Anish Kapoor ‘An artist’s job is to say I’m lost’
We catch up with the sculptor and painter at the launch of a show of new work at the Lisson Gallery
To say that Anish Kapoor’s new body of work contains his first paintings in years is to stretch the description of a painting somewhat - as far as he’s stretched the paint, silicon and white resin on the canvases in fact, some of which project two feet from the gallery wall.
Nevertheless, for want of a better description the word 'painting' was the one the artist settled on this morning when describing his new work to us at the Lisson Gallery. These creations hang precariously on the wall, their apparent weight seemingly defying gravity itself. The initial impression is, as others have noted, of three dimensional Francis Bacons, a comparison Kapoor was quick to bat away when it appeared saying, "Bless him. Love him. But he’s not my thing. It’s not what I intend to do or what I want or need to do."
Though the work on the floor is conventionally beautifully - pink onyx sculptures that suggest the most intimate of human orifices - not all of them sexual - the work on the walls has a more savage quality. It’s pretty hard not to think of slabs of meat, with the sinews, bone, gore and eviscerated flesh both shocking yet, in the painting's hidden depths, truly mesmerising. Are they his reflection on a particularly barbaric moment in contemporary history? Or something else entirely?
“I think we live in terrible, difficult times - it’s part of the baggage we bring to looking," the artist told us. "I'm not going to exclude it. But I’m not going illustrate it either. If a work can take that on without illustrating it…. I’m not a journalist. I don’t want to have anything to say, it just gets in the way. I think the journey of an artist is a journey of discovery and some engagements with paint, with the nature of material, with bodily things. I’m obviously very engaged with bodily things, and all that has led me to this place - a fascination with red which I’ve had over many, many years. Of course red has a terrifying darkness in it which I’ve always been fascinated by. So does all that coming together make it a commentary about the current state of the world? Perhaps, but it’s not for me to say. I feel that that ties the work down too hard. One wants to open the story, not close it.”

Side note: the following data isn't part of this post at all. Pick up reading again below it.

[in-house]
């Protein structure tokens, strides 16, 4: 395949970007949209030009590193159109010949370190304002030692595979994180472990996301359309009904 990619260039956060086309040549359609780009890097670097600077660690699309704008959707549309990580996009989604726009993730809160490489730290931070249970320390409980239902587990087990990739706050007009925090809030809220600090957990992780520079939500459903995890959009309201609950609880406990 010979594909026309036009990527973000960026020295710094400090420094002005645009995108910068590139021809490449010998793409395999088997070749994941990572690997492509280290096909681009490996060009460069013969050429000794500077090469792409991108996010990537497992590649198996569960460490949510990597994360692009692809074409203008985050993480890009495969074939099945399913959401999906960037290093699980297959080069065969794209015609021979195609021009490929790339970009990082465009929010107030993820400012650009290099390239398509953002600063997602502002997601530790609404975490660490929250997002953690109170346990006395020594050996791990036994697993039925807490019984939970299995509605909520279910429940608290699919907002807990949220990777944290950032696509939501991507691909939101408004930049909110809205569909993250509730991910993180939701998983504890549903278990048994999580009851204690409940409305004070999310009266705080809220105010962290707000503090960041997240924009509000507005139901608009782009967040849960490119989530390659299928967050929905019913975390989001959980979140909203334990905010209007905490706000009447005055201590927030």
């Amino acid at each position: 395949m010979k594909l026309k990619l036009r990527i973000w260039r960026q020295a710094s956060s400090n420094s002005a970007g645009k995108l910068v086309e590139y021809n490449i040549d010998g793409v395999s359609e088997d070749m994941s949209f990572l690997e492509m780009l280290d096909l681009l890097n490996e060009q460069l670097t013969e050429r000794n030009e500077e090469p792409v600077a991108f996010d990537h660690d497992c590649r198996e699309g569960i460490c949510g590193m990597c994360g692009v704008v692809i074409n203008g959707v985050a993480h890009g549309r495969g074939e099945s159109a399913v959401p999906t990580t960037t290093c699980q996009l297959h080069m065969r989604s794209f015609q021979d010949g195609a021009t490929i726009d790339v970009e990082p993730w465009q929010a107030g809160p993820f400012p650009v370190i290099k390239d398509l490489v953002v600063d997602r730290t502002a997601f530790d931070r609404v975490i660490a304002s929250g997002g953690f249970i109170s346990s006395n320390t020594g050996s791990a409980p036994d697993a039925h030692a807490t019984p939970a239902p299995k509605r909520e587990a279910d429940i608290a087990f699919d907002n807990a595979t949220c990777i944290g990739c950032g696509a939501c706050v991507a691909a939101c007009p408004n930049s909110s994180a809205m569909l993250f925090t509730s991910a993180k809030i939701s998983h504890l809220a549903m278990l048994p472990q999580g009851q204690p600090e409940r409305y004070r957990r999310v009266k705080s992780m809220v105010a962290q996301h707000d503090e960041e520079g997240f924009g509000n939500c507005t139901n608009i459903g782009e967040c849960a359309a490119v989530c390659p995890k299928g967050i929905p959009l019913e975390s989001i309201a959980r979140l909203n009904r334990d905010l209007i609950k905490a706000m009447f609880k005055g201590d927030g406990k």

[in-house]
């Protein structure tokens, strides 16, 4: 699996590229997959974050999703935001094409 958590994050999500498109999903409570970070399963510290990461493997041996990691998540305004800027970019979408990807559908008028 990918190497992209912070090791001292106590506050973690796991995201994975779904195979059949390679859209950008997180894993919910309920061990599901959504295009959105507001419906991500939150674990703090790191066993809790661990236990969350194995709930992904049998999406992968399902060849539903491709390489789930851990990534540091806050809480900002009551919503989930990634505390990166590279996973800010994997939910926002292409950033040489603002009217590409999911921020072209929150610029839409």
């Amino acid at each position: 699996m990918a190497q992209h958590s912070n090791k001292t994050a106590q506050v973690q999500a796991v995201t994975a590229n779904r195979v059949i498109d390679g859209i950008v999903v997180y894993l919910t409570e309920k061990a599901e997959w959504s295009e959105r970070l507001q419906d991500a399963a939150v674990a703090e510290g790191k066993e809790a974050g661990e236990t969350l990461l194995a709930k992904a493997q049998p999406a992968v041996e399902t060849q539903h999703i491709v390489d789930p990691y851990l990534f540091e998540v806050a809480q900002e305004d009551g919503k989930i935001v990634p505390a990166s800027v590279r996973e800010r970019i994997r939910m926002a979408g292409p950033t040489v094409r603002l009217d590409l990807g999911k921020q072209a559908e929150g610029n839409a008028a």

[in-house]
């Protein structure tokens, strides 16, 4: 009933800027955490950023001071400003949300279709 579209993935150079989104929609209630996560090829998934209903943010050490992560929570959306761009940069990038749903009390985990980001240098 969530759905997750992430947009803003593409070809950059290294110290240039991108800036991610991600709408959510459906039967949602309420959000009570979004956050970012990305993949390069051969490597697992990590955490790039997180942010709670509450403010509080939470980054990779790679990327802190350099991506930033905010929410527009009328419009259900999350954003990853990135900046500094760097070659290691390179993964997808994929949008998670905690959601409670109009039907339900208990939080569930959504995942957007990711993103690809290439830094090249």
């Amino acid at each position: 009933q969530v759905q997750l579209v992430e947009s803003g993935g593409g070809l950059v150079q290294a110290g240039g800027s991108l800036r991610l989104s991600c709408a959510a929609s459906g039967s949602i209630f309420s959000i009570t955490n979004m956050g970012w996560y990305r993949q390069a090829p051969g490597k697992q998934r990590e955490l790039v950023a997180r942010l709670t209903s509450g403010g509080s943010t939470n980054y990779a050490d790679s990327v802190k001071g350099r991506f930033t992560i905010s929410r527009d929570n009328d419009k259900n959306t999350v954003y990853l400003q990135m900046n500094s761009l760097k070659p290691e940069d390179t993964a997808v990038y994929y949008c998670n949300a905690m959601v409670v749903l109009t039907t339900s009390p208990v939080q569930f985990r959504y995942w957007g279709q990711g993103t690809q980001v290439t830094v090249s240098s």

Kapoor went on to remind us that "people get confused" when he says “I have nothing to say as an artist." Though he admitted that he kind of likes it all the same. "If I went into the studio each day and said, ‘today I have to make a comment about so and so.’ Then I could do that more or less - whatever the issue. But it sort of excludes the possibility of real discovery. So I see it the other way around. An artist’s job is to go into the studio and say ‘I don’t know what to do, I’m lost.’ That it’s the impossibility, if you like, of any poetic substance. And then you go in there and in spite of that terrible feeling, which you have to live with, you do something and you think ah, maybe that can lead to its own content, not something already there.
"It's "like going to the psychoanalyst" he continued. "You lie on the couch and say I feel terrible about this, that and the other. And suddenly there is a whole thing in the room between you and this other person and you’ve got to work with it. And you think, ‘Oh god look what’s happened! It’s all here! Suddenly there’s a third person in the room before you even know it. And it’s not disimilar for an artist - this stuff arises and then it’s the thing that you work with. And I’m really interested in that as a process. Because it’s a process that leads you in directions you couldn’t imagine, directions you couldn’t rationally put there.”
Check back tomorrow for more from Anish about his "return to painting", why he wants to write "a grand opera" and why he works with silicon - "the same stuff used to make breast implants". And if you want the last word on this great artist buy our beautifully designed Anish Kapoor monograph here.